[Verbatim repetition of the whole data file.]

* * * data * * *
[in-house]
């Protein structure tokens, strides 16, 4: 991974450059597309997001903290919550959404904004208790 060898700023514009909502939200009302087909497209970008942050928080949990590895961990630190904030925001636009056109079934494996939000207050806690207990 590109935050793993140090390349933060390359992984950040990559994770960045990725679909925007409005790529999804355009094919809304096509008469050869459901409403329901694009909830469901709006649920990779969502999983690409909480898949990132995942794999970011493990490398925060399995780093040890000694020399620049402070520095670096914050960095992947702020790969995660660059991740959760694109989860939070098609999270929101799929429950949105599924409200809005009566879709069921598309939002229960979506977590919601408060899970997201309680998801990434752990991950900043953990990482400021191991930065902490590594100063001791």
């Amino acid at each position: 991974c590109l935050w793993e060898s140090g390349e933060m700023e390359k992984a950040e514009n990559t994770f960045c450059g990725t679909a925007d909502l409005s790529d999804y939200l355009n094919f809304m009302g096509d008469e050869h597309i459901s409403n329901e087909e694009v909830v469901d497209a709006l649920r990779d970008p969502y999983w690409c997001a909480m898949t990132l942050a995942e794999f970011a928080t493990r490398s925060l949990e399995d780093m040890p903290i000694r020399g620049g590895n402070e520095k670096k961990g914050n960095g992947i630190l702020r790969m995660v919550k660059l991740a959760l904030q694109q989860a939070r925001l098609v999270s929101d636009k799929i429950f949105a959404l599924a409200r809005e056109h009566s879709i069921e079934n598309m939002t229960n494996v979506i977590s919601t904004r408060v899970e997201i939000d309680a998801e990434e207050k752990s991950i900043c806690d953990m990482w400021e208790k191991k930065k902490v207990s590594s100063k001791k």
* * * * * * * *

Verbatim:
[in-house]
């Protein structure tokens, strides 16, 4: 991974450059597309997001903290919550959404904004208790 060898700023514009909502939200009302087909497209970008942050928080949990590895961990630190904030925001636009056109079934494996939000207050806690207990 590109935050793993140090390349933060390359992984950040990559994770960045990725679909925007409005790529999804355009094919809304096509008469050869459901409403329901694009909830469901709006649920990779969502999983690409909480898949990132995942794999970011493990490398925060399995780093040890000694020399620049402070520095670096914050960095992947702020790969995660660059991740959760694109989860939070098609999270929101799929429950949105599924409200809005009566879709069921598309939002229960979506977590919601408060899970997201309680998801990434752990991950900043953990990482400021191991930065902490590594100063001791």
């Amino acid at each position: 991974c590109l935050w793993e060898s140090g390349e933060m700023e390359k992984a950040e514009n990559t994770f960045c450059g990725t679909a925007d909502l409005s790529d999804y939200l355009n094919f809304m009302g096509d008469e050869h597309i459901s409403n329901e087909e694009v909830v469901d497209a709006l649920r990779d970008p969502y999983w690409c997001a909480m898949t990132l942050a995942e794999f970011a928080t493990r490398s925060l949990e399995d780093m040890p903290i000694r020399g620049g590895n402070e520095k670096k961990g914050n960095g992947i630190l702020r790969m995660v919550k660059l991740a959760l904030q694109q989860a939070r925001l098609v999270s929101d636009k799929i429950f949105a959404l599924a409200r809005e056109h009566s879709i069921e079934n598309m939002t229960n494996v979506i977590s919601t904004r408060v899970e997201i939000d309680a998801e990434e207050k752990s991950i900043c806690d953990m990482w400021e208790k191991k930065k902490v207990s590594s100063k001791k």